Five Questions With…

Ed Greene


C.P. Eaton Partners1. You just opened of a representative office in Shanghai for placement agent C.P. Eaton Partners and will spend at least half your time or more in Asia. Why the move to Asia?

This isn’t a new effort. I’ve lived on a plane. We’ve represented several Asian funds, most recently the Asian fund of funds of Partners Group. We did Capital Today, a China growth equity fund, and we also did fund of funds Asia Alternatives [which targets mostly Asia-based growth and buyout funds]. We really believe that this is a long-term opportunity for alternative investments. We’re taking a 15-to-20-year perspective. The opportunity includes all asset classes, from real estate to hedge funds to buyouts to distressed. There’s been a lot of time and effort put in over the last three years, and we think we’re one of the first movers in our segment in terms of placement agents.

2. What’s the LP base in Asia like?

It’s just beginning to accelerate and will develop over the next five years. LPs span the region from Australian pension funds, to Singapore, to Japan, to Hong Kong, to China. You used to think about Asia from a private equity standpoint as about the size of New England. There were only a handful of managers and the LP community was limited to about four or five people. The velocity of change here is extraordinary.

3. By one estimate, there recently were 29 private equity firms with offices in Beijing and 26 with offices in Shanghai. What is the GP community like?

Five years ago the pan-Asian funds were the only way to play Asia. Now you have funds of funds coming into the region. You have growth equity, buyout, distressed. The next stage will be sector funds. There’s been some TMT [telecommunications, media and technology] funds recently and a couple of health care funds. We’re starting to see the evolution of a fully functioning private equity community. We’re probably 60 percent to 70 percent there.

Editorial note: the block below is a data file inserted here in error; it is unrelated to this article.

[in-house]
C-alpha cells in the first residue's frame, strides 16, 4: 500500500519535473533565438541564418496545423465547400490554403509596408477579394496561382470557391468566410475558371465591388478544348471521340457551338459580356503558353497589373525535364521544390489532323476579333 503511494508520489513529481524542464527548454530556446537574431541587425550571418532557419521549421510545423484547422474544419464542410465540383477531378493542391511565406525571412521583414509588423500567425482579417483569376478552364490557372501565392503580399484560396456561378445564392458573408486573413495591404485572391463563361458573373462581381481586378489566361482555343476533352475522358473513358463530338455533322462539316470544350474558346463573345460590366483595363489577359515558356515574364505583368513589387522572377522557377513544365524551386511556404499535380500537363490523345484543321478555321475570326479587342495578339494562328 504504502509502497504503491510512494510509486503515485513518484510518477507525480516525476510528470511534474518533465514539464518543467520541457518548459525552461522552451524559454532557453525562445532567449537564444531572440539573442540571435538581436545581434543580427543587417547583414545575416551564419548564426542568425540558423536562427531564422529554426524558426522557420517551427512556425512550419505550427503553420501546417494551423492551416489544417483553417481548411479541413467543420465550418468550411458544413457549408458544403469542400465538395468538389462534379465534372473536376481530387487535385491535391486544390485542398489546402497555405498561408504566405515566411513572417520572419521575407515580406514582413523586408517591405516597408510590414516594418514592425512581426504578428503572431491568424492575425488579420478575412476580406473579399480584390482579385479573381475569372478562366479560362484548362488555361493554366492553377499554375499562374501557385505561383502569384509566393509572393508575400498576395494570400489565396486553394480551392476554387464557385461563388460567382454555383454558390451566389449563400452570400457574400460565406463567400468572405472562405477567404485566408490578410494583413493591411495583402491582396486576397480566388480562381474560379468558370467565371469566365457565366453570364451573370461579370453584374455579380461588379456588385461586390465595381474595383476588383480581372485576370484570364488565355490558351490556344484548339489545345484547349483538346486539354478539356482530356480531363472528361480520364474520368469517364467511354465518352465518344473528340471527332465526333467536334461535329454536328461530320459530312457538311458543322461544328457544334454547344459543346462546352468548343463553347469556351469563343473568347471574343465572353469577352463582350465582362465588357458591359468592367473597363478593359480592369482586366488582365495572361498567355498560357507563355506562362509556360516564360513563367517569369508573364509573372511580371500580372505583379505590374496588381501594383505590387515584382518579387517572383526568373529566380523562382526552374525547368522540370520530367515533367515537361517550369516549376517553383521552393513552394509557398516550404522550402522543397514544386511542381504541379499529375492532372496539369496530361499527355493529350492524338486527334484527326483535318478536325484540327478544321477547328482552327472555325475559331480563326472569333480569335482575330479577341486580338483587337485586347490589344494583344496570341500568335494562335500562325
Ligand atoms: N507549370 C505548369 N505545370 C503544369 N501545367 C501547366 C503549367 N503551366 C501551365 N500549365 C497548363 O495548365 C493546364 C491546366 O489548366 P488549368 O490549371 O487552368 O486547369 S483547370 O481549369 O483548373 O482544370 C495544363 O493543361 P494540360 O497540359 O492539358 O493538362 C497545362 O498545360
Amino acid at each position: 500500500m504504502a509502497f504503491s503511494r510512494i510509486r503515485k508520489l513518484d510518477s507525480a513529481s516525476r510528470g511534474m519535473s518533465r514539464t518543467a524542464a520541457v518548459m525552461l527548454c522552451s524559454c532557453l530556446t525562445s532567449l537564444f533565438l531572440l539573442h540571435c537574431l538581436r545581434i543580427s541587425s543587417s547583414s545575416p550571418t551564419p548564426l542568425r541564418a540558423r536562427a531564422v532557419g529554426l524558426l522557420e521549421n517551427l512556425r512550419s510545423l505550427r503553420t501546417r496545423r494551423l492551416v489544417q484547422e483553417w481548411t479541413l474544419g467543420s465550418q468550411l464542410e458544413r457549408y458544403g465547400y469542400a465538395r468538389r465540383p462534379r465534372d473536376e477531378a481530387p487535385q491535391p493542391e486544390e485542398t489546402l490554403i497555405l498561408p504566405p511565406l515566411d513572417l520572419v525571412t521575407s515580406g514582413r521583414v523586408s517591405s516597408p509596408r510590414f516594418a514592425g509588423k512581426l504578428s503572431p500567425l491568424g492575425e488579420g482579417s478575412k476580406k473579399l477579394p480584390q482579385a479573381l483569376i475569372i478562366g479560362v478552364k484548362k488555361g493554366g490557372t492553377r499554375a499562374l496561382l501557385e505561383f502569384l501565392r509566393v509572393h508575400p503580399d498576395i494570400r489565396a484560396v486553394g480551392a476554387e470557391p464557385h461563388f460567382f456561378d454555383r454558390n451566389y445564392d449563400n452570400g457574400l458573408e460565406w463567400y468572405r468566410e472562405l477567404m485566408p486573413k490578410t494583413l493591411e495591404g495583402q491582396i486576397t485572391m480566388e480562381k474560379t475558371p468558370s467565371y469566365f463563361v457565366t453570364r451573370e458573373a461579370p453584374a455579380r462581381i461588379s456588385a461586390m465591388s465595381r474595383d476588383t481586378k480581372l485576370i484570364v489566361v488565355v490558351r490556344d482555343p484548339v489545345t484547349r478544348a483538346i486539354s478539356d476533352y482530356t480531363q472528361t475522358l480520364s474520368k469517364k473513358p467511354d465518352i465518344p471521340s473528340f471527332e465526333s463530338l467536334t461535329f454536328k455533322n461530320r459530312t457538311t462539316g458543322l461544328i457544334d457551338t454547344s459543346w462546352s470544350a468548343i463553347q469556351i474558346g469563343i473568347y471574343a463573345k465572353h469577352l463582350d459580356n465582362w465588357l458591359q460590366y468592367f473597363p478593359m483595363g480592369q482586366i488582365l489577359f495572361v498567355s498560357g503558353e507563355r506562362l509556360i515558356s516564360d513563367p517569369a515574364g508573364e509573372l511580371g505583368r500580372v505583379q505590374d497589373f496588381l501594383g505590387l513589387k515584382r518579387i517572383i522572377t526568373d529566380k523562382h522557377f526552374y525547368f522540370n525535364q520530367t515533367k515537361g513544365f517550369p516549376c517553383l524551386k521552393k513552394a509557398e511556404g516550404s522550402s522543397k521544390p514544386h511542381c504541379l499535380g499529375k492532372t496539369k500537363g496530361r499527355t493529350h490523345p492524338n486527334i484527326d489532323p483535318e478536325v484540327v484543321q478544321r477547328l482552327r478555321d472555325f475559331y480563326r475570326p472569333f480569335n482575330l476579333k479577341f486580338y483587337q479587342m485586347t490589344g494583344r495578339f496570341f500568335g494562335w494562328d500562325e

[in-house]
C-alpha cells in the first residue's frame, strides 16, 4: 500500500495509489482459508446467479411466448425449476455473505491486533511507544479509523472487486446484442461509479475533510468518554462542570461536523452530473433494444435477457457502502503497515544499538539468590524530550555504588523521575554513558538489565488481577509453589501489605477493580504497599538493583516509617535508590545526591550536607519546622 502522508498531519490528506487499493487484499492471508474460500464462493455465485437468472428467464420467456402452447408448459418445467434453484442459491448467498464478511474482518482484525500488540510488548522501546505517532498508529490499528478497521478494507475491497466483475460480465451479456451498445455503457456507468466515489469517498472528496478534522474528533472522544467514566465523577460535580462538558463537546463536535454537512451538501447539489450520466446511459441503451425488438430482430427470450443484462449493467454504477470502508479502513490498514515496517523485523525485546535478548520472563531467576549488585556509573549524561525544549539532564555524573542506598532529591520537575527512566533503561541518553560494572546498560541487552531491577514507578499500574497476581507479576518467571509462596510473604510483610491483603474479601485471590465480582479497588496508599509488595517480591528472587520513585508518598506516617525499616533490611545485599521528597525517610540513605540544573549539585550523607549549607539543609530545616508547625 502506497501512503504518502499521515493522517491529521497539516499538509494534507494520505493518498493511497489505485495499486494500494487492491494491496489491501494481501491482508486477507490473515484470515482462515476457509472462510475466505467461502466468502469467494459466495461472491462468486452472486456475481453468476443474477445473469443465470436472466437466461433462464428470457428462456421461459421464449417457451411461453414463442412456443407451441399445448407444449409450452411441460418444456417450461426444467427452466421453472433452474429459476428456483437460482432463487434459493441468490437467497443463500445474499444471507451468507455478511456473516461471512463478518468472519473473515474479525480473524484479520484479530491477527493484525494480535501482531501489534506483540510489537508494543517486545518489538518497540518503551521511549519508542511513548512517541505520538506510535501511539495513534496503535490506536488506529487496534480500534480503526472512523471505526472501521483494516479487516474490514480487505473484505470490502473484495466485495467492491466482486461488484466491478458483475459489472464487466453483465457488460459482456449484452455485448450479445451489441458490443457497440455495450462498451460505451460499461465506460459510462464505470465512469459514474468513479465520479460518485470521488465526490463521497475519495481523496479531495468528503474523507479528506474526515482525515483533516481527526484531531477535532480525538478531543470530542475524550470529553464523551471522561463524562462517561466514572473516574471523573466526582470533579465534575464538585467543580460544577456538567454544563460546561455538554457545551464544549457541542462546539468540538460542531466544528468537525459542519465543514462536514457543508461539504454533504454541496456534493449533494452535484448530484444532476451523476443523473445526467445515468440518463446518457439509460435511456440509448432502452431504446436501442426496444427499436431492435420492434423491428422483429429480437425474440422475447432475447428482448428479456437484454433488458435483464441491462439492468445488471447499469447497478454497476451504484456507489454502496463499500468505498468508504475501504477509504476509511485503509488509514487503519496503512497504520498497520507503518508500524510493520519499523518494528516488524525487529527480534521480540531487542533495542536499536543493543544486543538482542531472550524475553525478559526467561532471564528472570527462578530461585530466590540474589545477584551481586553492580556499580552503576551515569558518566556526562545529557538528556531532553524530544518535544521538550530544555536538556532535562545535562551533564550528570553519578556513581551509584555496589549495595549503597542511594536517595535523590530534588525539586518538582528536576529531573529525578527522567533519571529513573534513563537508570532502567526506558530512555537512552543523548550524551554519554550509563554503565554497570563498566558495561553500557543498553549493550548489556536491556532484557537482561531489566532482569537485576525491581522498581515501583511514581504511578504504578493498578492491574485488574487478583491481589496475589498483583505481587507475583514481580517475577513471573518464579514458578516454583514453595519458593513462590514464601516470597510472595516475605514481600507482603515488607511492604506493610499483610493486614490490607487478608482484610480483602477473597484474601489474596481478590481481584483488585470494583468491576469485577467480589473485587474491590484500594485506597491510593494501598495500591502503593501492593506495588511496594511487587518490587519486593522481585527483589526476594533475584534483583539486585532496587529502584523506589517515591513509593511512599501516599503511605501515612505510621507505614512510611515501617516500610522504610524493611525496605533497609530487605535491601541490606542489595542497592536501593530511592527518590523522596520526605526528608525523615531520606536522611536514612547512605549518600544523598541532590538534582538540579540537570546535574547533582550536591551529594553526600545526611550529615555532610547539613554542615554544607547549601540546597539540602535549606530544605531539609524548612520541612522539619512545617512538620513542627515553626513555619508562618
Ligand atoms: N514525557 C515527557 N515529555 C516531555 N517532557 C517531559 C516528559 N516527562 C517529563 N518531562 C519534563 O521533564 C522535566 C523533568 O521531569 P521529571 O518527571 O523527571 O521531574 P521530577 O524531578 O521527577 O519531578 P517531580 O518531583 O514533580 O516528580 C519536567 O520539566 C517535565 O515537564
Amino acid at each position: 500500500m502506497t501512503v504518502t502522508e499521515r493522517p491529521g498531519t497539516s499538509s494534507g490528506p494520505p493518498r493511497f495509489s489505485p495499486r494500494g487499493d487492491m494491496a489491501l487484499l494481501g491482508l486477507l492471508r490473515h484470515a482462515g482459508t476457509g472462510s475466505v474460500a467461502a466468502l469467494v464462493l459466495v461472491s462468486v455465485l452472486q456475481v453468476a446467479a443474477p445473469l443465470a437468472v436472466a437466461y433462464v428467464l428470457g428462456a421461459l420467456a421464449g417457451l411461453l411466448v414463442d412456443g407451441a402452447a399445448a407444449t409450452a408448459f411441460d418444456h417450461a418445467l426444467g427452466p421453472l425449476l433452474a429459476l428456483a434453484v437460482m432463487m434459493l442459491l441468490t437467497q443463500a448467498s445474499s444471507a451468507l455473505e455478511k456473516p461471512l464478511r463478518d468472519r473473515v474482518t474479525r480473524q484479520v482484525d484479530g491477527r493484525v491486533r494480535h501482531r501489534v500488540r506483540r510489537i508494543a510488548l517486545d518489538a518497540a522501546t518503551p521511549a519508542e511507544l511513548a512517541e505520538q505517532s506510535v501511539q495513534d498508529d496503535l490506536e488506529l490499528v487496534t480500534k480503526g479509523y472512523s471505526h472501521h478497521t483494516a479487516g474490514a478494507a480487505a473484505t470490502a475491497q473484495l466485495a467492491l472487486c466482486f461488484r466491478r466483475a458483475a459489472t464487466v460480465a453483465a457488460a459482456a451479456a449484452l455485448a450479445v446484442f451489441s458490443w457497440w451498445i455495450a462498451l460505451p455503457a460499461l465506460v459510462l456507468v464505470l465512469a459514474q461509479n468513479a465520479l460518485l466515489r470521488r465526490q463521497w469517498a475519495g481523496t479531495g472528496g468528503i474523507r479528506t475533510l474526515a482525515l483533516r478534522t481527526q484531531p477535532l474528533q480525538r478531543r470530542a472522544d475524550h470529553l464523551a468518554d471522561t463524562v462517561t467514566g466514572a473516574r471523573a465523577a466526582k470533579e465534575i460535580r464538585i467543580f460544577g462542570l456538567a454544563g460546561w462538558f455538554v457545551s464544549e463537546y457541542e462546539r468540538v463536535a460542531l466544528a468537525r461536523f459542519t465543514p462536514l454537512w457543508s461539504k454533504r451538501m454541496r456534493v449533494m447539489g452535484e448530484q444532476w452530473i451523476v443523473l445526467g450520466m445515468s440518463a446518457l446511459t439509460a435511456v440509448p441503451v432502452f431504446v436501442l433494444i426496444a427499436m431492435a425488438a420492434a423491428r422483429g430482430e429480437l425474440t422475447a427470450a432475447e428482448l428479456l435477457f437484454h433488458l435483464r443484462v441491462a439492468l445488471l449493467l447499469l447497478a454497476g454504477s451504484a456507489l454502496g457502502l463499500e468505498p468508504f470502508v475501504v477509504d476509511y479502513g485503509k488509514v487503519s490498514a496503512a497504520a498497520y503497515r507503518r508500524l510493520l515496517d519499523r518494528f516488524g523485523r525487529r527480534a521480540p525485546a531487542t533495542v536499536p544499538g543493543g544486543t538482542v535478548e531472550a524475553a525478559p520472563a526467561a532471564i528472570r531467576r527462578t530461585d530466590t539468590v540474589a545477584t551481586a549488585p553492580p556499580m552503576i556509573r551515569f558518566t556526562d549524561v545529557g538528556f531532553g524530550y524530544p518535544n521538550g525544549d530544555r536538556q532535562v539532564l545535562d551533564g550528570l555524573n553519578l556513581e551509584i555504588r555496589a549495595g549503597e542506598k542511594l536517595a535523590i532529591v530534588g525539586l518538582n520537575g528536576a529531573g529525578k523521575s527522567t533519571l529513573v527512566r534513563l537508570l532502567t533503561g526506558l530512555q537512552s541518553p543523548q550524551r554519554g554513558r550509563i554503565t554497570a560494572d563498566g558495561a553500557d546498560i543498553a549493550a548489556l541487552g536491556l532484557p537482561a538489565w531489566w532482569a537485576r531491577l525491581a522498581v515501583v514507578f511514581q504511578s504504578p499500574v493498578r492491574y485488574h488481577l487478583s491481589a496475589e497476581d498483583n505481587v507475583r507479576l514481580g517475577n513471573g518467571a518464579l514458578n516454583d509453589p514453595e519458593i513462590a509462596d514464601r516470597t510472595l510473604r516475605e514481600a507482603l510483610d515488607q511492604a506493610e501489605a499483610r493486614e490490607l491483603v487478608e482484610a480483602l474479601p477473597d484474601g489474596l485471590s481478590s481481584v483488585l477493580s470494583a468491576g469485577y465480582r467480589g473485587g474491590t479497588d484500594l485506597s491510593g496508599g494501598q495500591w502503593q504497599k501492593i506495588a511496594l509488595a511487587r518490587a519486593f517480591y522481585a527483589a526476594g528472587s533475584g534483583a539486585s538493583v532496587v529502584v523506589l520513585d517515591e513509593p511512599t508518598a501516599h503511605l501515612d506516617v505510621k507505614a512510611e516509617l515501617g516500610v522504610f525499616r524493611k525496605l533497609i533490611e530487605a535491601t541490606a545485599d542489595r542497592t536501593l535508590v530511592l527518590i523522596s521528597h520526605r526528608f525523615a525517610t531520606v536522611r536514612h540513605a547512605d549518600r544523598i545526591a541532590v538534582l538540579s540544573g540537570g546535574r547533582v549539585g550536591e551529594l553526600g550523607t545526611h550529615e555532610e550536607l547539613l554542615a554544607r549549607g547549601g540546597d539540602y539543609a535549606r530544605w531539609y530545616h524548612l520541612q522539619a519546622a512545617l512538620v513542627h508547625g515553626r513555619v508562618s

4. What kind of GP makes the trip to Asia to raise capital? What’s that trip like?

First, there has to be a foundation of interest. We’re not just going to go over there and prospect. Any manager who makes a trip will be highly qualified. But we’ll put together a trip of the whole region once there are indications of interest on the GP and LP side. It would definitely be regional and not country-specific. Maybe 10 to 20 meetings.

5. What are your thoughts on the Blackstone sale of a $3 billion stake to the government of China?

I was as surprised as everyone else was. But I’m not surprised at the Chinese government thinking in a more progressive way than people estimate. They don’t always do everything right, but the direction of their thinking has been phenomenal. I think it’s a loud signal that they are open to international investment. I think Blackstone saw it as an opportunity to send a clear message to the world that China is a good place to do business. It makes you sit up and think, “Maybe you can do business in China.” That’s the message from both Blackstone and China.